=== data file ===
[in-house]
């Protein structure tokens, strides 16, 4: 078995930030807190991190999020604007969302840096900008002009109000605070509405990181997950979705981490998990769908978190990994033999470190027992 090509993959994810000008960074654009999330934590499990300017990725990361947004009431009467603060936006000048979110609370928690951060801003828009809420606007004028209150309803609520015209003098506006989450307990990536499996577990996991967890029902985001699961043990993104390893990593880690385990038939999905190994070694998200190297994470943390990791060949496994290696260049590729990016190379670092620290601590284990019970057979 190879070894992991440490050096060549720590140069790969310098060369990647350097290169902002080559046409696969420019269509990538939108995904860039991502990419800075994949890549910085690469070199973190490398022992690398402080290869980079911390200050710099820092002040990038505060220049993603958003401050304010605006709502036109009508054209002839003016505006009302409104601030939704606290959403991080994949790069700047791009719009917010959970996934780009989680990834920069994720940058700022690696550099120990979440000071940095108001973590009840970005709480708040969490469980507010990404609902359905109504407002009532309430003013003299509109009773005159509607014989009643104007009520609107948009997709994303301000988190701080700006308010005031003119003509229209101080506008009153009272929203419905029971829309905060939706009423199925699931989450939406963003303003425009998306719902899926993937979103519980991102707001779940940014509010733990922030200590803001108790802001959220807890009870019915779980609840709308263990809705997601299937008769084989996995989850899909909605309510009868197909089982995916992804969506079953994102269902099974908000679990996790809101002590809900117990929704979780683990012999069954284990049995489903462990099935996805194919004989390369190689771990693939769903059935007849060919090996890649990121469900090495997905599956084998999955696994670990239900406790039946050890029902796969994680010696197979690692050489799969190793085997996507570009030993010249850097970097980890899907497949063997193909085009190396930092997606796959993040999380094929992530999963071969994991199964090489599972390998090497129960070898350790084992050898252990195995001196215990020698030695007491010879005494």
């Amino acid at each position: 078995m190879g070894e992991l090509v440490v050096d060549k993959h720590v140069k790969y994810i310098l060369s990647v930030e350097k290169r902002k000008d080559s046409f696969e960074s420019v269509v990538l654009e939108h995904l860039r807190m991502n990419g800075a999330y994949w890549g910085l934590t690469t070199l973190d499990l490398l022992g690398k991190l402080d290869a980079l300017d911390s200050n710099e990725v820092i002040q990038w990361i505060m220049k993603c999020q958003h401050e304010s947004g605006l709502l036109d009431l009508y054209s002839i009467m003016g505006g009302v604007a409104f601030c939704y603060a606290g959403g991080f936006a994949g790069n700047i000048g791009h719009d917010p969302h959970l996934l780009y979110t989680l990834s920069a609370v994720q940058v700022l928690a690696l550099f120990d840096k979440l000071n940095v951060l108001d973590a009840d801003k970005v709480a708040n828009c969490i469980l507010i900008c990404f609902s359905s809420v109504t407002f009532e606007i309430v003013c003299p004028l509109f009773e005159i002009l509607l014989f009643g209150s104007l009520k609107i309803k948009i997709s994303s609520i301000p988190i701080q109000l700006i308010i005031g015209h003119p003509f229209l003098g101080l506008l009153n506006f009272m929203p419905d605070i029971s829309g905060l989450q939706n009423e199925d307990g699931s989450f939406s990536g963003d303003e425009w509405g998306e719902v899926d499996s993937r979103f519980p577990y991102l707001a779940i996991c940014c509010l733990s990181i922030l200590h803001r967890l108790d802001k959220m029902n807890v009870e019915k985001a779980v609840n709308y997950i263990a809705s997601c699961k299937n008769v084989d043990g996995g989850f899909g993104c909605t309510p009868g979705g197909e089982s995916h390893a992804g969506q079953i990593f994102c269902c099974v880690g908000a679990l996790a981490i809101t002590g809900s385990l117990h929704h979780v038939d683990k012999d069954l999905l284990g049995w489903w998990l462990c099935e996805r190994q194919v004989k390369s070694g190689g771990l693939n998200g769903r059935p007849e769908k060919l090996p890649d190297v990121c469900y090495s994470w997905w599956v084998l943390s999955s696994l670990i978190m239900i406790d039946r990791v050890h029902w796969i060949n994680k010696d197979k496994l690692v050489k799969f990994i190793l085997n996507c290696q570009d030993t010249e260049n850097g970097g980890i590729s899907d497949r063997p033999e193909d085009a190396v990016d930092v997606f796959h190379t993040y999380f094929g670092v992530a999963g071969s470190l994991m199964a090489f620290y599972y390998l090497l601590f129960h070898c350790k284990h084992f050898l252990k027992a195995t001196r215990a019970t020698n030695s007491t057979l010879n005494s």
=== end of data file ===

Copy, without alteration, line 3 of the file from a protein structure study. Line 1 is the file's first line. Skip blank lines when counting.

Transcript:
């Amino acid at each position: 078995m190879g070894e992991l090509v440490v050096d060549k993959h720590v140069k790969y994810i310098l060369s990647v930030e350097k290169r902002k000008d080559s046409f696969e960074s420019v269509v990538l654009e939108h995904l860039r807190m991502n990419g800075a999330y994949w890549g910085l934590t690469t070199l973190d499990l490398l022992g690398k991190l402080d290869a980079l300017d911390s200050n710099e990725v820092i002040q990038w990361i505060m220049k993603c999020q958003h401050e304010s947004g605006l709502l036109d009431l009508y054209s002839i009467m003016g505006g009302v604007a409104f601030c939704y603060a606290g959403g991080f936006a994949g790069n700047i000048g791009h719009d917010p969302h959970l996934l780009y979110t989680l990834s920069a609370v994720q940058v700022l928690a690696l550099f120990d840096k979440l000071n940095v951060l108001d973590a009840d801003k970005v709480a708040n828009c969490i469980l507010i900008c990404f609902s359905s809420v109504t407002f009532e606007i309430v003013c003299p004028l509109f009773e005159i002009l509607l014989f009643g209150s104007l009520k609107i309803k948009i997709s994303s609520i301000p988190i701080q109000l700006i308010i005031g015209h003119p003509f229209l003098g101080l506008l009153n506006f009272m929203p419905d605070i029971s829309g905060l989450q939706n009423e199925d307990g699931s989450f939406s990536g963003d303003e425009w509405g998306e719902v899926d499996s993937r979103f519980p577990y991102l707001a779940i996991c940014c509010l733990s990181i922030l200590h803001r967890l108790d802001k959220m029902n807890v009870e019915k985001a779980v609840n709308y997950i263990a809705s997601c699961k299937n008769v084989d043990g996995g989850f899909g993104c909605t309510p009868g979705g197909e089982s995916h390893a992804g969506q079953i990593f994102c269902c099974v880690g908000a679990l996790a981490i809101t002590g809900s385990l117990h929704h979780v038939d683990k012999d069954l999905l284990g049995w489903w998990l462990c099935e996805r190994q194919v004989k390369s070694g190689g771990l693939n998200g769903r059935p007849e769908k060919l090996p890649d190297v990121c469900y090495s994470w997905w599956v084998l943390s999955s696994l670990i978190m239900i406790d039946r990791v050890h029902w796969i060949n994680k010696d197979k496994l690692v050489k799969f990994i190793l085997n996507c290696q570009d030993t010249e260049n850097g970097g980890i590729s899907d497949r063997p033999e193909d085009a190396v990016d930092v997606f796959h190379t993040y999380f094929g670092v992530a999963g071969s470190l994991m199964a090489f620290y599972y390998l090497l601590f129960h070898c350790k284990h084992f050898l252990k027992a195995t001196r215990a019970t020698n030695s007491t057979l010879n005494s």